Some cards incapacitate a Character during a turn. When this happens, the Character card is turned facedown. An incapacitated Character cannot act during the turn, and its Combat Ability is not added to the Party total. However, the Character counts toward the total number of Party members. During the Reset phase, incapacitated Characters are put in action again and turned faceup.

Losing your turn

When a player loses his turn (whether from being defeated in Combat or because of an event) he may not take any actions for the remainder of the turn. If his Party is in an Area, it is expelled from the Area.

Speed changes

If a Party’s Speed is modified during the Reset phase the order of play remains the same until the following turn.


OPTIONAL RULES The following are optional rules players can add to their games to make them more interesting or challenging: • Tree Structure for Areas: Place all of the Area cards in a tree or pyramid shape on the table, ordered by level (Level 1 Areas at the bottom and Level 3 Areas at the top). A Party outside the tree may only enter Level 1 Areas. Once a Party is in an Area, it may move to any other Area of the same level, or an Area that has a value of one greater or lesser than the Area it currently occupies. Each time a player moves up or down a level, they must draw a Preliminary Encounter card and encounter it. If the Party is defeated, it is expelled from the Area tree. At the beginning of the next turn, the Party must begin at a Level 1 Area. When the tree structure rule is in play, the card “Zeppelin Voyage” allows a Party to move to any Area, regardless of its level. · Multiple Missions: A player must complete both of his Basic Missions before attempting the Final Mission. This creates a longer game.

EXAMPLE OF PLAY The following is an example of one turn of play in a three player game: · Player 1’s party consists of the Acrobat and the Illusionist (Combat 6, Speed 8). · Player 2’s party consists only of the Freelance (Combat 3, Speed 2). · Player 3’s party consists of the Thief and the Technician (Combat 4, Speed 7). Based on their Parties’ Speeds, Player 1 goes first, then Player 3. Player 2 goes last. Reset Phase First, all thee players unspin their spun characters. Then, Player 1 acts. He decides to put his “Organization: Black Sun” Advantage card into play, and do nothing else. Player 3 decides to use his Thief’s special ability to rob Player 1. Player 3 then spins his Character, rolls a die, and gets a 3; his attempt fails. Player 3 then discards an Advantage card he doesn’t want. Since Player 1 and Player 2 have the same number of cards in their hands, neither can pick up the discard. Because Player 3 can’t do anything else, his turn is over. Lastly, it’s Player 2’s turn, but he has nothing he wants to do. The Reset phase ends. Movement Phase Player 1 begins the Movement phase by declaring that his Party will go to Archangel, one of the Active Areas in play. There is no Preliminary Encounter, so he places his counter on the card and his Movement phase ends. Player 3 is next, and he decides to seek new horizons. He draws an Area card, The Lost Ruins (Level 2). He then draws the Preliminary Encounter “Shadow of Omega” (Level 3). This Encounter is higher than the Area’s level, so it is discarded. Player 3 places his counter on The Lost Ruins and has finished. Finally, Player 2 moves. He also goes to Archangel, so he places his counter there. The Movement phase ends. Interaction Phase Again, Player 1 goes first. He declares that he wants to trade with Player 2. Player 2 accepts, and they freely exchange cards. Player 3 can neither attack nor trade with the other players. Player 2 already traded with Player 1, and he cannot fight because he is in Archangel; an Area where fighting is between Parties prohibited. The Interaction phase ends. Exploration Phase Player 1 declares he will explore Archangel, so he rolls a die and gets a 5. He checks the Archangel card and finds he must draw one Encounter. He takes the first card from the corresponding pile, and must face the Old Warrior. Player 1 rolls a 3 and adds his Combat level for a total of 9. Another player then rolls the die for the Old Warrior (Combat 2) and gets a 4, for a total of 6. Because this total is 3 points below Player 1’s attack, the Creature has lost the combat. Player 1 then chooses his reward. He decides to recruit a Character and draws the top card on the Character deck,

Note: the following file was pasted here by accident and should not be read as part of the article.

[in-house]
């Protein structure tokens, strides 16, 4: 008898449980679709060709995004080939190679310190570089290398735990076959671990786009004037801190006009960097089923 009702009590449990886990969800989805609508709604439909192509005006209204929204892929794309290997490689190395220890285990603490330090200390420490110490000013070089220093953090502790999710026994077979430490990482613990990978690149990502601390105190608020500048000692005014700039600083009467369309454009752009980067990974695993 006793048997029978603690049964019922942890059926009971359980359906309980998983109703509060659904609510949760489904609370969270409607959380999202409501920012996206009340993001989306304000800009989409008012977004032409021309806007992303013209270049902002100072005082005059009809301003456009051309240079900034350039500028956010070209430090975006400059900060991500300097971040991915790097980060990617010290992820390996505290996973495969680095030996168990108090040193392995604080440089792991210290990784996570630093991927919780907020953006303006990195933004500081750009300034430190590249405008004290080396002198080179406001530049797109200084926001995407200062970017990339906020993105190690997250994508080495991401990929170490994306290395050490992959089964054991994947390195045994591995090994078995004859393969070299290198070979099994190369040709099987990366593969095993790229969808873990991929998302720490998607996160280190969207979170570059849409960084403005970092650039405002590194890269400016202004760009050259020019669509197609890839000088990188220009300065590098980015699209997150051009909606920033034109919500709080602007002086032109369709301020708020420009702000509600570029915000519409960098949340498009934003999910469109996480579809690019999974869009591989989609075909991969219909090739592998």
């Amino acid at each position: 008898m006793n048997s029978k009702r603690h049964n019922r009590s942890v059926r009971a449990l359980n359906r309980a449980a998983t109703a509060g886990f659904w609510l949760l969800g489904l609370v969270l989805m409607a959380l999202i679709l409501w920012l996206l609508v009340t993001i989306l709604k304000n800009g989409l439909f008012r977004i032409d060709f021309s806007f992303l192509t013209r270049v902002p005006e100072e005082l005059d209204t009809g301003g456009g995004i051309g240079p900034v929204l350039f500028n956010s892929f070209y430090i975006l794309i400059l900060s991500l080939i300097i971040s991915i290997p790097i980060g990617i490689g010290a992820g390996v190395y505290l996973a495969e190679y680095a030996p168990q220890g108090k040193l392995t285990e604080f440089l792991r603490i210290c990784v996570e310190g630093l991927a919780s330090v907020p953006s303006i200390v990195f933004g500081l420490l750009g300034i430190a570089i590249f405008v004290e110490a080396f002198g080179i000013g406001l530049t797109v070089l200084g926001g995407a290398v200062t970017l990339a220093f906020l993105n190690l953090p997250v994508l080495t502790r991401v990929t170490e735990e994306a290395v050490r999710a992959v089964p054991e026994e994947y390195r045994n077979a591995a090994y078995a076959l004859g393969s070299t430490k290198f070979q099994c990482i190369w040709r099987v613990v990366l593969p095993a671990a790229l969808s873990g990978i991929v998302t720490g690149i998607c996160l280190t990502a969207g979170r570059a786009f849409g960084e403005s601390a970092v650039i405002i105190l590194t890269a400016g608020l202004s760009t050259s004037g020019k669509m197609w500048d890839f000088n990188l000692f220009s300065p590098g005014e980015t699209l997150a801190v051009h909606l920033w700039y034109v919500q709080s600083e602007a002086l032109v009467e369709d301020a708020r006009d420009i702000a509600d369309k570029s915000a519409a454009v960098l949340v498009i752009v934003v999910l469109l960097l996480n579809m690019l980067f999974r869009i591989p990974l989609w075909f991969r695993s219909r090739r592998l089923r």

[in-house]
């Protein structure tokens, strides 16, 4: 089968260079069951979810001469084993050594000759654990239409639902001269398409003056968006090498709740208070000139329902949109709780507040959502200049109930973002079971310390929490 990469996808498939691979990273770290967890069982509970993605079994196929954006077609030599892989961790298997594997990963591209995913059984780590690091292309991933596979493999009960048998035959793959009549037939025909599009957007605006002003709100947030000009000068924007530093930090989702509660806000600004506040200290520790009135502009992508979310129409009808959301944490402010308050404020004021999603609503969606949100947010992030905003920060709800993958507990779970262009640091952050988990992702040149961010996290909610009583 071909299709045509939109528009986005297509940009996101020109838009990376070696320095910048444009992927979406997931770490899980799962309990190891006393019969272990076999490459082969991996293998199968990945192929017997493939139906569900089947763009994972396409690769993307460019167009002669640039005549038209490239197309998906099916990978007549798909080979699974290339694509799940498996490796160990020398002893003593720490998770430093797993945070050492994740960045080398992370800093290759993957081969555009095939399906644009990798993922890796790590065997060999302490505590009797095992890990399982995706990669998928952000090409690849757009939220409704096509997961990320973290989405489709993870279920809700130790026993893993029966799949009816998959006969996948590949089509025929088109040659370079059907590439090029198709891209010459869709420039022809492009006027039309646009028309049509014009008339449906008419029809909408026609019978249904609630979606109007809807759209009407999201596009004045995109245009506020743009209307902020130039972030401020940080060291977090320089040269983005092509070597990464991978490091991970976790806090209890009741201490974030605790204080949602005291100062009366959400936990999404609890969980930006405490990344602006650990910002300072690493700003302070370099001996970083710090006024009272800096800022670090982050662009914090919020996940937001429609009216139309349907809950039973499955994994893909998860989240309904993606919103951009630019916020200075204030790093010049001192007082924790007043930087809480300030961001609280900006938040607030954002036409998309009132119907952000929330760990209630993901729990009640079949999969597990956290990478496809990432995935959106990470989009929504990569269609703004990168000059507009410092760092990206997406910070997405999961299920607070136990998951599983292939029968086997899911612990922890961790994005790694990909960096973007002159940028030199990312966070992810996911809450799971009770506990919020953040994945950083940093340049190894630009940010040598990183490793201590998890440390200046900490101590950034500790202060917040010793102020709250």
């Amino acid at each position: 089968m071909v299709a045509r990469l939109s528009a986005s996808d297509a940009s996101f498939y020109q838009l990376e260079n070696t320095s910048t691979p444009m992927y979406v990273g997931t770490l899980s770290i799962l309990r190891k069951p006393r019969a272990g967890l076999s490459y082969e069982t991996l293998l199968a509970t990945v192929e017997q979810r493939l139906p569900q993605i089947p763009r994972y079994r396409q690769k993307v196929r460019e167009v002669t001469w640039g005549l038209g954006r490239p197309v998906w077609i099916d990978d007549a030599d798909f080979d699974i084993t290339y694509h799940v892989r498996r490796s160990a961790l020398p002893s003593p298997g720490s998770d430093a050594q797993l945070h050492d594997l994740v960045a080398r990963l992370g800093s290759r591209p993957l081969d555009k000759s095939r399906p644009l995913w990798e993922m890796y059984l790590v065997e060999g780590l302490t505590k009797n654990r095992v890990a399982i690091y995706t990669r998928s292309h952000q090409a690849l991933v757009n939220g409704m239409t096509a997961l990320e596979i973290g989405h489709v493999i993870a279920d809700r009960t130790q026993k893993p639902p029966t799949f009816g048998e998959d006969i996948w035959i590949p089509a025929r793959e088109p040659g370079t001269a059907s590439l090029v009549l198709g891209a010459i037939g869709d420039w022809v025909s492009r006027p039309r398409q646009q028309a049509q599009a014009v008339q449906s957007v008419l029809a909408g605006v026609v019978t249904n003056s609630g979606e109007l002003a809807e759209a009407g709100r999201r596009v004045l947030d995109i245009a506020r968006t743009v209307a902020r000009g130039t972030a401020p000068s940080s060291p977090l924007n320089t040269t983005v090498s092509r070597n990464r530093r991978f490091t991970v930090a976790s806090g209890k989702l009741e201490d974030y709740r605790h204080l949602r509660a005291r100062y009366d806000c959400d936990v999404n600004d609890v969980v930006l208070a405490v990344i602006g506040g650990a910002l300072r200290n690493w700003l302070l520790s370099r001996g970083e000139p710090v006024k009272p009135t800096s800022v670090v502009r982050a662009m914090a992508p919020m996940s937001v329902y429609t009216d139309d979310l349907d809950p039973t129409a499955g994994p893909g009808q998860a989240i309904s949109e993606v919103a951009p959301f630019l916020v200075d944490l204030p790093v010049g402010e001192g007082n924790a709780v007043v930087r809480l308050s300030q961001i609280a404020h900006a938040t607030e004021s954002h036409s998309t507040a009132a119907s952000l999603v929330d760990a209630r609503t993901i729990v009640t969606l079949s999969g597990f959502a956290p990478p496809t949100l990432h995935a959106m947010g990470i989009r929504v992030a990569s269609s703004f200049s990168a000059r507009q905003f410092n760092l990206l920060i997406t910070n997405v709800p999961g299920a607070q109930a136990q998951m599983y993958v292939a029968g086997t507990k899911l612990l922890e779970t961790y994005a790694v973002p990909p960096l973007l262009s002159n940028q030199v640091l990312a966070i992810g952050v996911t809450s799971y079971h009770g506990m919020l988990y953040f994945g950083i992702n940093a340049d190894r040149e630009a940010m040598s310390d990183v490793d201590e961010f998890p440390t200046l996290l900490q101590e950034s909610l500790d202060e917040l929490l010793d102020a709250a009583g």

which is the Weaponmaster. Now Player 3, who is in The Lost Ruins, takes his turn. He declares he’s going to Explore, so he rolls a die, and gets a 6. He must draw two Encounter cards. The first is the Dragon God, which is a level 3 Creature and is discarded (The Lost Ruins is a Level 2 Area). The second card is Treasure, allowing him draw two Advantage cards. Finally, he can choose his Reward. Because one of his missions is “Defeat Tiamat,” he chooses the Pit of Hell. Unfortunately, although he uses several Advantage cards to improve his Combat level, he still rolls lower than the player rolling for the Mission and loses the fight. Then, Player 2 explores in Archangel. He rolls a 2 and avoids any Encounters. He chooses to Recruit and draws the Warlock, who joins then his party. Now that all three players have finished the their actions, the turn is over and the next one will begin.


1. - Reset Phase • Straighten all spun cards and activate all incapacitated Characters. • Discard or expel unwanted cards from the Party • Use any special ability or Advantage card that must be used in this phase. 2. - Movement Phase • Declare the Party’s movement: • Move to an Area already in play. • Seek new horizons (only one player per turn). • Rest. • Resolve any Preliminary Encounters. • After all movement is finished, reveal any Trap cards. 3. - Interaction Phase • Trade with any other Character in any Area with a trade icon. • Declare Combat against any other Party in the same Area. 4. - Exploration Phase • Explore any Area the Party is occupying. • If the Exploration is successful, receive the reward.

ICONS Combat

Male Character


Female Character












The Shadow of Omega 16